Shreveport Historic Group Could Take Over State Building
State Office Building in Shreveport could be transferred to a redevelopment authority.
As part of the plan to relocate state government offices to downtown Shreveport, the state is planning to transfer the historic Mary Allen State Office building to the Shreveport Implementation and Redevelopment Authority (SIRA). This measure is expected to be voted on this week.
What Does the Bill Do?
HB 773 puts the building under the authority of SIRA which has guidelines for protecting historic buildings. This group will also have input on how the building is used in the future and will also have to give the ok for the sale of the property.
This measure is sponsored by State Reps Cedric Glover and Sam Jenkins.
Shreveport Councilwoman LeVette Fuller, who represents the Highland Neighborhood says:
While this is not the first time a state-to-city property transfer such as this has taken place, putting the facility into SIRA gives Highland and the city more options in seeking out a potential developer, and more input over the building’s eventual use.
Fuller adds “in our opinion, this is good for all sides. We strongly support HB 773 and encourage state senators to support it on behalf of Highland and the City of Shreveport.”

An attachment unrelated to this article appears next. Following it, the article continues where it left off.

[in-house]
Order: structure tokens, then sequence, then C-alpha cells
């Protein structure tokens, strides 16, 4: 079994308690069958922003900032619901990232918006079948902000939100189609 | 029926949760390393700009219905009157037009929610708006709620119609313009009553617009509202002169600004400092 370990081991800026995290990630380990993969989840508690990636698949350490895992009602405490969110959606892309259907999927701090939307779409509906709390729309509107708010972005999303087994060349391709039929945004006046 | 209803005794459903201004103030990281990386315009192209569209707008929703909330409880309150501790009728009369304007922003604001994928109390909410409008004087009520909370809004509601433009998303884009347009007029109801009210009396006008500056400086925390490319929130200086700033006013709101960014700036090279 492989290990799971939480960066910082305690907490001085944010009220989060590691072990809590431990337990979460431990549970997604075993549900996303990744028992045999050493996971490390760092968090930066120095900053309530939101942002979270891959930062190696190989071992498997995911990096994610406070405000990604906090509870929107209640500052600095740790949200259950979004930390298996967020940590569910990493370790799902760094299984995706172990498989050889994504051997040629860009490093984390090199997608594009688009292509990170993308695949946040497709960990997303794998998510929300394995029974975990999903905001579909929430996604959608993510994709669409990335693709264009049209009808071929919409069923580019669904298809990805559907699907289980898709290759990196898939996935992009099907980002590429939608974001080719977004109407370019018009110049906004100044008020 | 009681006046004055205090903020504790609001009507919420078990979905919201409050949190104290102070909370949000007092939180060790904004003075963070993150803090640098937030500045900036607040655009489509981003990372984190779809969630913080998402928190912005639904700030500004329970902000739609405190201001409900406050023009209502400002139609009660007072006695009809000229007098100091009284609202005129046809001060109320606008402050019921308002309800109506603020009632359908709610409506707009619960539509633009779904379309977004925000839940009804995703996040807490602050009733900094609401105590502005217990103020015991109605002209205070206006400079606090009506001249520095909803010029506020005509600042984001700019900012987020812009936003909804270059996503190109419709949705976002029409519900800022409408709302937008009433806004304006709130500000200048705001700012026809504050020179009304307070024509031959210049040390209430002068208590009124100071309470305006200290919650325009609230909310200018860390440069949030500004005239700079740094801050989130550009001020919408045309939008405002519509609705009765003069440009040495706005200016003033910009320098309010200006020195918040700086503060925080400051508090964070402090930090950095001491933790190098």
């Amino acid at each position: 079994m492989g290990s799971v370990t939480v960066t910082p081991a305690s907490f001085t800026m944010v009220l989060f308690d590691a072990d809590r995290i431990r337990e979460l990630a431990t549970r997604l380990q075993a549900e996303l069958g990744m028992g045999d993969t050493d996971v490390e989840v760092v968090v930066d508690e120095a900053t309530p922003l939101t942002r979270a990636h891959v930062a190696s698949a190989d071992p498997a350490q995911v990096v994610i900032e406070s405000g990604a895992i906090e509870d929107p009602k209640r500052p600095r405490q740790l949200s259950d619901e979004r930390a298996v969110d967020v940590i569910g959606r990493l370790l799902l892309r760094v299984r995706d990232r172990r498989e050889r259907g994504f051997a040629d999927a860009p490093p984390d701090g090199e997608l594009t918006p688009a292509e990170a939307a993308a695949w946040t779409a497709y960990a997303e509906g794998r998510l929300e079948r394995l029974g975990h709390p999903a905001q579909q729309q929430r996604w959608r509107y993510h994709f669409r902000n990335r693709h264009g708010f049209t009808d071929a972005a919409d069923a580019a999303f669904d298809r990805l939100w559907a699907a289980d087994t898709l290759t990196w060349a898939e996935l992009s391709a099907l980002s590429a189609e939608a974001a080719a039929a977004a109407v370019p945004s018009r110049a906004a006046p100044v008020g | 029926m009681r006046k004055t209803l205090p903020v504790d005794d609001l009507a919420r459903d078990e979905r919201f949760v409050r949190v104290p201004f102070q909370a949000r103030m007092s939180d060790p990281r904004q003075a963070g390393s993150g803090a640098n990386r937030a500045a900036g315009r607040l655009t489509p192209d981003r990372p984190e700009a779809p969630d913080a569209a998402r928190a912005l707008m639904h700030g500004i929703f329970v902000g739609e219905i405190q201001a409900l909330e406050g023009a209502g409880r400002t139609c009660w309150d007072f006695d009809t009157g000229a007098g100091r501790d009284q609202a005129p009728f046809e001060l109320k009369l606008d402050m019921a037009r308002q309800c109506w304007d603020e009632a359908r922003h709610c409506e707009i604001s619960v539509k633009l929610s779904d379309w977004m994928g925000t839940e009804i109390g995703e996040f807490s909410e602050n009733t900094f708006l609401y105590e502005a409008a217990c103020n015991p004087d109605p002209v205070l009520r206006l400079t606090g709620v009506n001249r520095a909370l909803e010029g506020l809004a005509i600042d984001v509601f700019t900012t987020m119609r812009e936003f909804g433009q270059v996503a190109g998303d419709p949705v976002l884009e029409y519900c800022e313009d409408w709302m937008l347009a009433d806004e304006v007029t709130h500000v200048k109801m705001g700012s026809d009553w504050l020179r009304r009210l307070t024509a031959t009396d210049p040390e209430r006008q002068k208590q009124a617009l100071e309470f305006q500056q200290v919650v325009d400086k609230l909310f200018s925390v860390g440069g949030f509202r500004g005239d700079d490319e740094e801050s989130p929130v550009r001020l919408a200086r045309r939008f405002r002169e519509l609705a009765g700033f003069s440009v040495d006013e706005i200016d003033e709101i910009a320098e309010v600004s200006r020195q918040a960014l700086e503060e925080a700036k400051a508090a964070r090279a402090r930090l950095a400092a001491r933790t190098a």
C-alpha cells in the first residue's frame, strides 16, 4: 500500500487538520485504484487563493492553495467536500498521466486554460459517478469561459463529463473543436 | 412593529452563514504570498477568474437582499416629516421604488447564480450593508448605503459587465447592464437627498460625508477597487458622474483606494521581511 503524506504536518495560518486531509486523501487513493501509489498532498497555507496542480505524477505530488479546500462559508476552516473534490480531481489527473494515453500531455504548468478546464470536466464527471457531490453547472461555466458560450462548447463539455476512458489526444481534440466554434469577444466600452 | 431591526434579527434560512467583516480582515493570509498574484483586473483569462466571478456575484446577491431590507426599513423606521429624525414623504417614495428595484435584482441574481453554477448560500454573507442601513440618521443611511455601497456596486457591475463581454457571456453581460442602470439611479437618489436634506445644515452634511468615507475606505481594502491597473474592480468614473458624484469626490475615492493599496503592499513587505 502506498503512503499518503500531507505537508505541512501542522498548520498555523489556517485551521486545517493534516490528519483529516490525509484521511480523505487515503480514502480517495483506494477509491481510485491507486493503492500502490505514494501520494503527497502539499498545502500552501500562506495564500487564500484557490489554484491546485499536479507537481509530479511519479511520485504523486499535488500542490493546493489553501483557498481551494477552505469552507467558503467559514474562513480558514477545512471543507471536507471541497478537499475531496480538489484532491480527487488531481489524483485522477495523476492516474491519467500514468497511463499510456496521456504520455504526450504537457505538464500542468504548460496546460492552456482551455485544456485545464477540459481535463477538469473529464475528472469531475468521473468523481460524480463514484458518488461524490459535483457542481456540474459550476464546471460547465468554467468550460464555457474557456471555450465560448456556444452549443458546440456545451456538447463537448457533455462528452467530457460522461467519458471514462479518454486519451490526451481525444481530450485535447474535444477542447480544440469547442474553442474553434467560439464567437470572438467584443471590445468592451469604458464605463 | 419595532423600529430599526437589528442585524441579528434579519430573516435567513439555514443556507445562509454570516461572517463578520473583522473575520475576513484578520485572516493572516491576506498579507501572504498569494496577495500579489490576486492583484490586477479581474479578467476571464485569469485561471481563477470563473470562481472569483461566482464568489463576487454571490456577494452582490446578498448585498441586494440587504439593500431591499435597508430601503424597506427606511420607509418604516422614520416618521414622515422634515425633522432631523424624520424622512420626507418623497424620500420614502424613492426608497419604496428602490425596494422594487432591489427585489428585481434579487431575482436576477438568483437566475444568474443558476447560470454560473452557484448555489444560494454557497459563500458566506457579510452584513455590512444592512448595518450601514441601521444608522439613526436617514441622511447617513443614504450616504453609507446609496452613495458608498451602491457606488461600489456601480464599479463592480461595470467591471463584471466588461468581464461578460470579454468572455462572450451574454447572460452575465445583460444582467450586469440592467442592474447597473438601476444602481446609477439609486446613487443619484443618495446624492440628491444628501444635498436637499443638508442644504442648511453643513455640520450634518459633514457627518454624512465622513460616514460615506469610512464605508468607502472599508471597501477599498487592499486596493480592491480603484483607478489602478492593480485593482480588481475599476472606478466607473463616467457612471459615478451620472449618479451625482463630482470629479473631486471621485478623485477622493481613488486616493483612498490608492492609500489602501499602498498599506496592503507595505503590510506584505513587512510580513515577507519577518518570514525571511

This transfer of the building to SIRA has the support of the Shreveport City Council, the Greater Shreveport Chamber of Commerce, Downtown Development Authority and Downtown Shreveport Development Corporation, and the Highland Restoration Association.
What Does the State Get for the Transfer?
Louisiana will be entitled to “consideration proportionate of the appraised value of the property.” The transfer to a new owner might not happen for many years. But during this process, SIRA will have access to the building to begin showing it to developers who have ideas for restoring and maintaining the building at the corner of Jordan and Fairfield.
“This bill is a smart way to allow the neighborhood and community that will be most affected by the change in ownership to play the biggest role in it,” says Downtown Development Authority Director Liz Swaine. “It may be something that other towns and cities will look to replicate.”